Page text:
Global Inflation Tracker
from Greenberg Center for Geoeconomic Studies

Global Inflation Tracker

The CFR Global Inflation Tracker allows you to gauge trends in prices across the world over time.

Last updated April 30, 2024 12:13 pm (EST)

Tracker

The CFR Global Inflation Tracker allows you to gauge trends in prices across the world over time.

Inflation Data by Country

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The map below aids in gauging inflation trends in almost two hundred countries around the world—mainly those that report data to the International Monetary Fund (IMF). The inflation rate is defined as the rate of change in the consumer price level over the prior twelve months. Each country is shaded according to its year-over-year rate of inflation, with darker colors indicating higher inflation. Hover over a particular country to see its latest data, and, to view changes over time, use the slider above the map to adjust the date. Use the drop-down menu to select which item to view.

The map highlights, for example, how inflation reacted to COVID-19 disruptions beginning in early 2020. As businesses shuttered, consumers spent less and saved more. Median global inflation fell from 2.2 percent to 1.9 percent that year. In 2021 and 2022, consumer demand recovered far more rapidly than supply, which was limited by labor shortages, supply-chain interruptions, and the Russian invasion of Ukraine. Between the third quarters of 2020 and 2022, median global inflation soared from 1.9 percent to 8.8 percent. This contrasts with the experience of the Great Recession, when median global inflation fell from 9.9 percent in the third quarter of 2008 to 1.7 percent in the third quarter of 2009.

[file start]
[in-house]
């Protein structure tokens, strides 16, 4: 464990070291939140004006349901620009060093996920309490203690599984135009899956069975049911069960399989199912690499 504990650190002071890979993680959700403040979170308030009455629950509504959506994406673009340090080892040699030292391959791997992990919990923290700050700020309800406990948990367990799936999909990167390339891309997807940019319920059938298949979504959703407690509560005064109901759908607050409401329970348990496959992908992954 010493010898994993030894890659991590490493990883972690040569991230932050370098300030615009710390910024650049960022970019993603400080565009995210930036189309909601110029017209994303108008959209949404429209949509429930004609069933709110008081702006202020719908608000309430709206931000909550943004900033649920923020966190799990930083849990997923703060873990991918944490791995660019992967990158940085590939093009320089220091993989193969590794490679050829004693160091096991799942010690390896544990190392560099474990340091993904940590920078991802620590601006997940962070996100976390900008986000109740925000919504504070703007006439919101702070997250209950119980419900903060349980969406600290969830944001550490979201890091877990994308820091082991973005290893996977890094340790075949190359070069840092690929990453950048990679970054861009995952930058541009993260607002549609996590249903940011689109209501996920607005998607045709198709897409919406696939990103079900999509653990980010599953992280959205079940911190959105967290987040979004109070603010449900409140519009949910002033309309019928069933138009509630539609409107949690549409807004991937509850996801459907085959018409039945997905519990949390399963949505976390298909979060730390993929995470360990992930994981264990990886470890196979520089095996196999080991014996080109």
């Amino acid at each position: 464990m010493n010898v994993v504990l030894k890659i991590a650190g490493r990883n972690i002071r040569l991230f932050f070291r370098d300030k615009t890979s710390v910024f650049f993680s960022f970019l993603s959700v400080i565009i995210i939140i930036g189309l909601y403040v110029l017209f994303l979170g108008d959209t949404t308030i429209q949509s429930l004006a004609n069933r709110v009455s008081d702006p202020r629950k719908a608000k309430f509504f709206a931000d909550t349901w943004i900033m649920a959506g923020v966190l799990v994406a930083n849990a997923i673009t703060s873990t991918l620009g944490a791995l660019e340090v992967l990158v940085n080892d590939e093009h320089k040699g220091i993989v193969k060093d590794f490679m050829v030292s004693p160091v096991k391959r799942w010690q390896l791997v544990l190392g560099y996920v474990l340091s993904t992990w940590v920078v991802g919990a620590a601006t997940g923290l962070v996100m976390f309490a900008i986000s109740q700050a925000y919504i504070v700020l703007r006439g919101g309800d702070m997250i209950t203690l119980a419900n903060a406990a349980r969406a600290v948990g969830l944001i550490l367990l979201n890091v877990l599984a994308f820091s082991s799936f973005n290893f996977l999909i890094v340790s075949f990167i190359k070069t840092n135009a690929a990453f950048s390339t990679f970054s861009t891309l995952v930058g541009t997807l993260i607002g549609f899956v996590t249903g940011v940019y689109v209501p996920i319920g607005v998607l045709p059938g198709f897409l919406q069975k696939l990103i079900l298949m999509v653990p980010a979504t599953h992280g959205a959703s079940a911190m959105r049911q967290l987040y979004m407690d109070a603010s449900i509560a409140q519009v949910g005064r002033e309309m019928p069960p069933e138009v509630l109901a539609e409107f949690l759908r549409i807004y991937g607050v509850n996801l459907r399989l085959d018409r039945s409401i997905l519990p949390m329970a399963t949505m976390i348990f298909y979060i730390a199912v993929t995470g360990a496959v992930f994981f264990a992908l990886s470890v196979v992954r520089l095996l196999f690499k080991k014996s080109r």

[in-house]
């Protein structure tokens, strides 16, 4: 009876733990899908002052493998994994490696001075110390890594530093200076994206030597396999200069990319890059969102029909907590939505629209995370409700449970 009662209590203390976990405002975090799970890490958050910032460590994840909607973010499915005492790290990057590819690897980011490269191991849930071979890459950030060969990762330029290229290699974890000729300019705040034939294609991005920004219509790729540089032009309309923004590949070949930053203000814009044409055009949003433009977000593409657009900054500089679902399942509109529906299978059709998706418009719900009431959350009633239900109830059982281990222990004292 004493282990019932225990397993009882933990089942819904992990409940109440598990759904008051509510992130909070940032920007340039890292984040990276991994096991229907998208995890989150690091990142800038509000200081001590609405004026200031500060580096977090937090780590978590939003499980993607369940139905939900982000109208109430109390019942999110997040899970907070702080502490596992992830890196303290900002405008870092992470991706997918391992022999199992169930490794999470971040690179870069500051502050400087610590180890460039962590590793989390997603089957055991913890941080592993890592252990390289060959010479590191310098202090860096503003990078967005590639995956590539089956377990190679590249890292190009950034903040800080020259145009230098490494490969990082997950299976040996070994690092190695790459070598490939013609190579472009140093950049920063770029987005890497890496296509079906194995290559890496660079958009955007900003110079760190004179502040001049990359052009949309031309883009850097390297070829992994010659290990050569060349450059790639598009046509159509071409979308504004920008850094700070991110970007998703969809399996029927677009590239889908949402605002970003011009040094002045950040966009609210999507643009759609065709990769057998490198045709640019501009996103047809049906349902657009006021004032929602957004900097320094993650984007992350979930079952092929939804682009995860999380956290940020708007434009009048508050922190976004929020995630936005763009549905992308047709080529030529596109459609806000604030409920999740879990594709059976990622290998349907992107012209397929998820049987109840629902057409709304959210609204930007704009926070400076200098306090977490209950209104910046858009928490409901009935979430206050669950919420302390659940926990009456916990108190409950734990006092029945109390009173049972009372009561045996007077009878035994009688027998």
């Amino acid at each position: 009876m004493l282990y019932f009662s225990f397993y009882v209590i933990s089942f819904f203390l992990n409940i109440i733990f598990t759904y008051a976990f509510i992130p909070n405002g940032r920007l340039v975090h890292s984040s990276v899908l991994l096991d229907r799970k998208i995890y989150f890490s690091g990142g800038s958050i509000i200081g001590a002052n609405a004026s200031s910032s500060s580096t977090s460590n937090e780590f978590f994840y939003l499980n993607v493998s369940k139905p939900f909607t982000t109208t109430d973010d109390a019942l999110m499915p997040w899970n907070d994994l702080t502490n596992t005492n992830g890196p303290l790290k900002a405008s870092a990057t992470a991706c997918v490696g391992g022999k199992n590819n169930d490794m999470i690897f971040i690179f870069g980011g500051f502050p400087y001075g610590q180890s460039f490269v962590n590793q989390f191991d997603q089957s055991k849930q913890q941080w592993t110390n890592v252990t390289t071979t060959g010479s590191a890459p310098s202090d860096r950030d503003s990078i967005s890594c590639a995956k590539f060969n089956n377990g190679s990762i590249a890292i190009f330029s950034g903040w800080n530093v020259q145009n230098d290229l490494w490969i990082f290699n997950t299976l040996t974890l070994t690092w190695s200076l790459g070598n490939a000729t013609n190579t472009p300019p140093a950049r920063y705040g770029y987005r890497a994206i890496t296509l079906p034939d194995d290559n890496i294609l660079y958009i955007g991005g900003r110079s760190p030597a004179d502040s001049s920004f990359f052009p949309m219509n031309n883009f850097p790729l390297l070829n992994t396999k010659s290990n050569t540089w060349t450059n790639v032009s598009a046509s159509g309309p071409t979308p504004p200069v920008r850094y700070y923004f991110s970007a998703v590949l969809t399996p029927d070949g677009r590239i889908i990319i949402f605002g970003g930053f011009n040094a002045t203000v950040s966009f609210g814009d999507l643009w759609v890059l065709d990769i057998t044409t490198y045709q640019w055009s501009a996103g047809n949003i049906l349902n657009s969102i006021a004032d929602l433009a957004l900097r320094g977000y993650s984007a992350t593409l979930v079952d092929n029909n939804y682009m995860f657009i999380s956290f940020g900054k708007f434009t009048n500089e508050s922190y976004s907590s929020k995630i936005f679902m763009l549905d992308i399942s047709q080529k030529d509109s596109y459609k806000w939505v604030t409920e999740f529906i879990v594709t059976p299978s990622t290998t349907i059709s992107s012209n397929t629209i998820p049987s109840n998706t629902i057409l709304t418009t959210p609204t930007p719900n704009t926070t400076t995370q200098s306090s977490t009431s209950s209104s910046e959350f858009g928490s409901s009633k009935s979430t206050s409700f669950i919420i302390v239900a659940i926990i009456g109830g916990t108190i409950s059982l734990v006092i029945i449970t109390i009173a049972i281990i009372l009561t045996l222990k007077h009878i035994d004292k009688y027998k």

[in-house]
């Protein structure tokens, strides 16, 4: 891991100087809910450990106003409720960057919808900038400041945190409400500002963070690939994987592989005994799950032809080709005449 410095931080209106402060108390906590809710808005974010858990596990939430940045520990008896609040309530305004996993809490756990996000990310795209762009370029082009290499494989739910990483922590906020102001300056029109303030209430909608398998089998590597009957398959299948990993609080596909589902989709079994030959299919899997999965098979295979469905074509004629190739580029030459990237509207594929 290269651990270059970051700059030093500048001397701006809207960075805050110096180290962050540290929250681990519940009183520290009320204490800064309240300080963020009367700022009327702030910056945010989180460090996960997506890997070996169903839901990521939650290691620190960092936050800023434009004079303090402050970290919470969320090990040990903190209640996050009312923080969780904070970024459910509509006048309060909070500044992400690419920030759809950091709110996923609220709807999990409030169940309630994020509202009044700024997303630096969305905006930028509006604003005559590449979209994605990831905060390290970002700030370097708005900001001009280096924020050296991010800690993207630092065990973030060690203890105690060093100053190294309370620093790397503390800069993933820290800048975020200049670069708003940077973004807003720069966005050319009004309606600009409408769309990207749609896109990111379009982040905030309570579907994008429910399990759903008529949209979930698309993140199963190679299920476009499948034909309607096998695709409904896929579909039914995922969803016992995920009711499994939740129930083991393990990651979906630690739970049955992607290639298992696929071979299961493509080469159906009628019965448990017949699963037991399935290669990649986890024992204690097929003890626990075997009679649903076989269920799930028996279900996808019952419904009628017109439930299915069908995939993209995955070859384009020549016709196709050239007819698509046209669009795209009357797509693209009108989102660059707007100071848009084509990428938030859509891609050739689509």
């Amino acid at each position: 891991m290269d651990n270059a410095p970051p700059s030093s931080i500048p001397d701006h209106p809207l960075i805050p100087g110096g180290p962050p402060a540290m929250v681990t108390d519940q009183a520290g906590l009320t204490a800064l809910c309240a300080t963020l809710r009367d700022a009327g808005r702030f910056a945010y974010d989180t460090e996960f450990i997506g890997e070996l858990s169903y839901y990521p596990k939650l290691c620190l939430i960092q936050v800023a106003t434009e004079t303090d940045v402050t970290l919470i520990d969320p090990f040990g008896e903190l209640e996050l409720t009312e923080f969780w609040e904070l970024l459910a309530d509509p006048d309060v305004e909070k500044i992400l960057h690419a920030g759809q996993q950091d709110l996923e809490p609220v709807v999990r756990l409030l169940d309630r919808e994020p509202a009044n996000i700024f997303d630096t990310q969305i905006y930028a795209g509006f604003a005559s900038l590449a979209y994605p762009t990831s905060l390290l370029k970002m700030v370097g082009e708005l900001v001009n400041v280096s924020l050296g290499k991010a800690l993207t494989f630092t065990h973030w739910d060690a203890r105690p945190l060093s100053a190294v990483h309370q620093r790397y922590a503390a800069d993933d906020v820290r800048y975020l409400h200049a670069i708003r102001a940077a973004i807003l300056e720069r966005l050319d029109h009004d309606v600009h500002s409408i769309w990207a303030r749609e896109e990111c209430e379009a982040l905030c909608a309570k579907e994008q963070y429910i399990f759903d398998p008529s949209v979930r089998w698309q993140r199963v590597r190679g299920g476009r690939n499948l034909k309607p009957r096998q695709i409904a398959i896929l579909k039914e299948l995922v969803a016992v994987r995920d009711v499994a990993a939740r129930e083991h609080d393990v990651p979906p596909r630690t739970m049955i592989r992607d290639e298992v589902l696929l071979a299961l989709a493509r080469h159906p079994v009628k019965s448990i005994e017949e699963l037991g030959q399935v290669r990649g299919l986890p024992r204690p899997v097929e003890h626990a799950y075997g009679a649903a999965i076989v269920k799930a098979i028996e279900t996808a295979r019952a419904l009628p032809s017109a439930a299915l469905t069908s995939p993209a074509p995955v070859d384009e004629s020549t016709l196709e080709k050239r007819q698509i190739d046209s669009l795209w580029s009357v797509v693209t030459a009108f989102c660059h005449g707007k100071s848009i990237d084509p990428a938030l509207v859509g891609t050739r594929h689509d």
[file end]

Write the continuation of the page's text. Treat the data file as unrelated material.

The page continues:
Inflation Data by Quarter

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The charts below compile data on inflation trends in almost two hundred economies going back to 1990. Each chart shows the year-over-year inflation rates for fourteen different items.[i]

Use the rightmost drop-down menu above the chart to toggle among those items. The leftmost menu lets you select groups of countries for display. You can create a custom list of countries or filter them by region. Hover over the charts to see a country’s inflation rate within particular years.

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Together, the charts reveal significant trends in global inflation. Food prices, for example, are notoriously volatile, owing in particular to shocks caused by extreme weather. Over the last three decades, median food inflation has ranged from 1 percent to more than 14 percent.

Components of Total Inflation

The final large chart below allows you to view, for each country, the historical percentage-point contributions of five categories of inflation (food, energy, housing, services, and other) to total inflation.[ii] The sum of the percentage-point contributions of each category equals a given country’s total inflation rate. Use the leftmost drop-down menu to choose which country to view.